Mr Crowley and the senior official said they understood why Pakistan found it difficult to resolve the issue. — File Photo

WASHINGTON: Raymond Davis' activities in Pakistan do not affect his diplomatic immunity, says the US administration while commenting on media reports that the man was actually the head of a CIA operation in Pakistan.

“If reports in the New York Times and Washington Post linking Mr Davis to the CIA are true, does his diplomatic immunity become void?” a senior US administration official was asked at a briefing.

“The only relevant question is: Was he notified as a member of the administrative and technical staff upon entry to the Ministry of Foreign Affairs? And the answer to that question was yes. At that point, he acquired privileges and immunities,” the official replied.

Addressing the same briefing, US Assistant Secretary of State for Public Affairs P. J. Crowley said: “The question here is whether he was properly notified as a member of the diplomatic mission under the treaty” and he was on Jan 20, a week before his arrest. “We will not comment on his particular activity in Pakistan other than to say he's a member of the administrative and technical staff of the embassy and has diplomatic immunity,” said Mr Crowley when asked to comment on Mr Davis's CIA links.

The US official also expressed concern about Mr Davis's safety. “We have had multiple conversations with the government of Pakistan regarding his current surroundings. They have told us that he is in the safest possible location in Lahore. And clearly we hold the government of Pakistan fully responsible for his safety,” he said.

Both Mr Crowley and the senior official said they understood why Pakistan found it difficult to resolve the issue.

“We are very mindful of the difficulty that the government of Pakistan faces in terms of public opinion in this case. It's why we have, on an ongoing basis for the past month, engaged them constructively and forthrightly,” Mr Crowley said.

“But we remain concerned about him, and our message to Pakistan remains he should be released as soon as possible.”

Mr Crowley said since Prime Minister Yousuf Raza Gilani had told his parliament that there were differences of opinion between Pakistan and the United States on the interpretation and applicability of international and national laws in this case, the US administration felt it obliged to explain its position.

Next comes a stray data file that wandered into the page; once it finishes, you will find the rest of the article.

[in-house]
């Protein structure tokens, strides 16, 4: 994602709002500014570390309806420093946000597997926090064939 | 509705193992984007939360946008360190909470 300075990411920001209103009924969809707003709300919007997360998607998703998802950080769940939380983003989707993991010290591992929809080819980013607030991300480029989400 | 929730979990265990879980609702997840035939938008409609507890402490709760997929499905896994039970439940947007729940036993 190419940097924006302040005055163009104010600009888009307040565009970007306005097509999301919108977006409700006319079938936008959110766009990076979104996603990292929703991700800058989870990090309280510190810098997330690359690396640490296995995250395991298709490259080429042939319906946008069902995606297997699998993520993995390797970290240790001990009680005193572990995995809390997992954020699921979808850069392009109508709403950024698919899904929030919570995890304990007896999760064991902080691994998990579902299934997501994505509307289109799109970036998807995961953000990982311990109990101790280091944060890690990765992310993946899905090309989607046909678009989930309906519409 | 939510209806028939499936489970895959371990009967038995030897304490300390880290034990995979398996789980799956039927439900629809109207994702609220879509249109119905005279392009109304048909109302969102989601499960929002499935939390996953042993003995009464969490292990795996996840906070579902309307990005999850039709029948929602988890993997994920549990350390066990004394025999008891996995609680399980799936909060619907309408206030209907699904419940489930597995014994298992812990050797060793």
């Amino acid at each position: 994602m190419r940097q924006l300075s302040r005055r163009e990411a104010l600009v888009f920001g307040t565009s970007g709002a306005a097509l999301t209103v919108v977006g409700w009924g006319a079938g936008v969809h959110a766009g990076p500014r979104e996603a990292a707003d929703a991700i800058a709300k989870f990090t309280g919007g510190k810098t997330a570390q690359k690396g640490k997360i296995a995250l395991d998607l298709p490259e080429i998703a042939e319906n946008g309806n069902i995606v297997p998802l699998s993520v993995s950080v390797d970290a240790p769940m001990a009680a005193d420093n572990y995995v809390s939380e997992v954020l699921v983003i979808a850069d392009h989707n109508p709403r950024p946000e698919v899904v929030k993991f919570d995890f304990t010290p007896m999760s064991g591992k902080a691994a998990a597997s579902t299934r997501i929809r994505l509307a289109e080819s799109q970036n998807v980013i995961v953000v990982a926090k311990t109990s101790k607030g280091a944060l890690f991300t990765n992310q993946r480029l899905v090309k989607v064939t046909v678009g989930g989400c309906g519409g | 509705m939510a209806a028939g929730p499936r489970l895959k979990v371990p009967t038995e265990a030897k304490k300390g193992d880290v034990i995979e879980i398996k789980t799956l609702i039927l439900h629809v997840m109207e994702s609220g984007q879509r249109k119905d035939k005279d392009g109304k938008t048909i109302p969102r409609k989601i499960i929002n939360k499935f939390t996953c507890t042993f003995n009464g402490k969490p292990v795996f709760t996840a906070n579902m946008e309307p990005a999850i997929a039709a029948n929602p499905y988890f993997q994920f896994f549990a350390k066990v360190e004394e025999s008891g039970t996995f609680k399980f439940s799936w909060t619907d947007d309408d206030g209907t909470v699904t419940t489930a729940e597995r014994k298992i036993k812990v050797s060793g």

The senior administration official, who is an expert on diplomatic treaties, claimed that the international law was 'very clear' on this issue.

“Under the international law, local law cannot be invoked as an obstacle to fulfilment of a country's international obligations,” he added.

The official explained that articles 29 to 35 of the treaty governing diplomatic ties guaranteed “inviolability of person, inviolability of your private residence, inviolability of your papers, and immunity from arrest and detention, and immunity from criminal jurisdiction, including requirements to testify” once a person was notified as a member of the embassy staff. “There's no requirement to look behind that, and you don't look behind that. The whole point of it is to make it crystal clear up front. And once that's done, it's the end of the story.”

“At this point, we're not contemplating any actions along those lines,” said Mr Crowley when asked if the US government may curtail its military or economic assistance to Pakistan to show its unhappiness at Mr Davis's continued incarceration. “We're building a strategic partnership with Pakistan. It's important to the future of the region. It's also important to the security of the United States,” he said.

“We are engaging Pakistan in good faith. We want to see this resolved as soon as possible so it does not become an impediment in our relationship and it does not measurably interfere with the work we are doing together in fighting extremism that threatens Pakistan and threatens us.”